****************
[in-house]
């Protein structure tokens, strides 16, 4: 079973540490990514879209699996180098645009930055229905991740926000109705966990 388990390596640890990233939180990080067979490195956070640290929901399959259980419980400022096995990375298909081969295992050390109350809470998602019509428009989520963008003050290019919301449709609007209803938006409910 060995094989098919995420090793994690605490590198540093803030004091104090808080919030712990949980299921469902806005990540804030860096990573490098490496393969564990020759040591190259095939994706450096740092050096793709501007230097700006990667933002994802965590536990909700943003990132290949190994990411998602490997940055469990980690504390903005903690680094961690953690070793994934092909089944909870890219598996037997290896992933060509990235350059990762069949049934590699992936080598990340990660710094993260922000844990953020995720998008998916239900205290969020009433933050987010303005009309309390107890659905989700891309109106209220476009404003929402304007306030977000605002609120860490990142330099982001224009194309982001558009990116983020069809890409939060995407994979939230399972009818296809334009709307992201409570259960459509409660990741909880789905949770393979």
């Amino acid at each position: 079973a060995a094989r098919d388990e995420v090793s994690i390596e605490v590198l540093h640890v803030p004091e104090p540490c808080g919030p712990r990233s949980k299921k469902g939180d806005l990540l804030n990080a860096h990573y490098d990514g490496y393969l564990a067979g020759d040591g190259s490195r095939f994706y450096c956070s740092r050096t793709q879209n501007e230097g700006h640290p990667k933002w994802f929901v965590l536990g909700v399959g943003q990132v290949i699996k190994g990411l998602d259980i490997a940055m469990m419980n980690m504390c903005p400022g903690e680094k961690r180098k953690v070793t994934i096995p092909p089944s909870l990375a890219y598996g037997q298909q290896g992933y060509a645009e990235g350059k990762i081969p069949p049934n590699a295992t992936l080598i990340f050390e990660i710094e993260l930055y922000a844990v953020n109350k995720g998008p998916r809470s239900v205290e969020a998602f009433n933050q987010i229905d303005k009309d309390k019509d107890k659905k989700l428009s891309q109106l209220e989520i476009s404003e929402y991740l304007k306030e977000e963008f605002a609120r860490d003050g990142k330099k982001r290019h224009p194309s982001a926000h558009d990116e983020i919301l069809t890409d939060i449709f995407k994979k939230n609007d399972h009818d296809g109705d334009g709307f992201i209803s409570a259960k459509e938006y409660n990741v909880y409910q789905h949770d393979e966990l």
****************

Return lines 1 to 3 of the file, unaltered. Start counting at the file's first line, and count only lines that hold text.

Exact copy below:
[in-house]
């Protein structure tokens, strides 16, 4: 079973540490990514879209699996180098645009930055229905991740926000109705966990 388990390596640890990233939180990080067979490195956070640290929901399959259980419980400022096995990375298909081969295992050390109350809470998602019509428009989520963008003050290019919301449709609007209803938006409910 060995094989098919995420090793994690605490590198540093803030004091104090808080919030712990949980299921469902806005990540804030860096990573490098490496393969564990020759040591190259095939994706450096740092050096793709501007230097700006990667933002994802965590536990909700943003990132290949190994990411998602490997940055469990980690504390903005903690680094961690953690070793994934092909089944909870890219598996037997290896992933060509990235350059990762069949049934590699992936080598990340990660710094993260922000844990953020995720998008998916239900205290969020009433933050987010303005009309309390107890659905989700891309109106209220476009404003929402304007306030977000605002609120860490990142330099982001224009194309982001558009990116983020069809890409939060995407994979939230399972009818296809334009709307992201409570259960459509409660990741909880789905949770393979």
């Amino acid at each position: 079973a060995a094989r098919d388990e995420v090793s994690i390596e605490v590198l540093h640890v803030p004091e104090p540490c808080g919030p712990r990233s949980k299921k469902g939180d806005l990540l804030n990080a860096h990573y490098d990514g490496y393969l564990a067979g020759d040591g190259s490195r095939f994706y450096c956070s740092r050096t793709q879209n501007e230097g700006h640290p990667k933002w994802f929901v965590l536990g909700v399959g943003q990132v290949i699996k190994g990411l998602d259980i490997a940055m469990m419980n980690m504390c903005p400022g903690e680094k961690r180098k953690v070793t994934i096995p092909p089944s909870l990375a890219y598996g037997q298909q290896g992933y060509a645009e990235g350059k990762i081969p069949p049934n590699a295992t992936l080598i990340f050390e990660i710094e993260l930055y922000a844990v953020n109350k995720g998008p998916r809470s239900v205290e969020a998602f009433n933050q987010i229905d303005k009309d309390k019509d107890k659905k989700l428009s891309q109106l209220e989520i476009s404003e929402y991740l304007k306030e977000e963008f605002a609120r860490d003050g990142k330099k982001r290019h224009p194309s982001a926000h558009d990116e983020i919301l069809t890409d939060i449709f995407k994979k939230n609007d399972h009818d296809g109705d334009g709307f992201i209803s409570a259960k459509e938006y409660n990741v909880y409910q789905h949770d393979e966990l």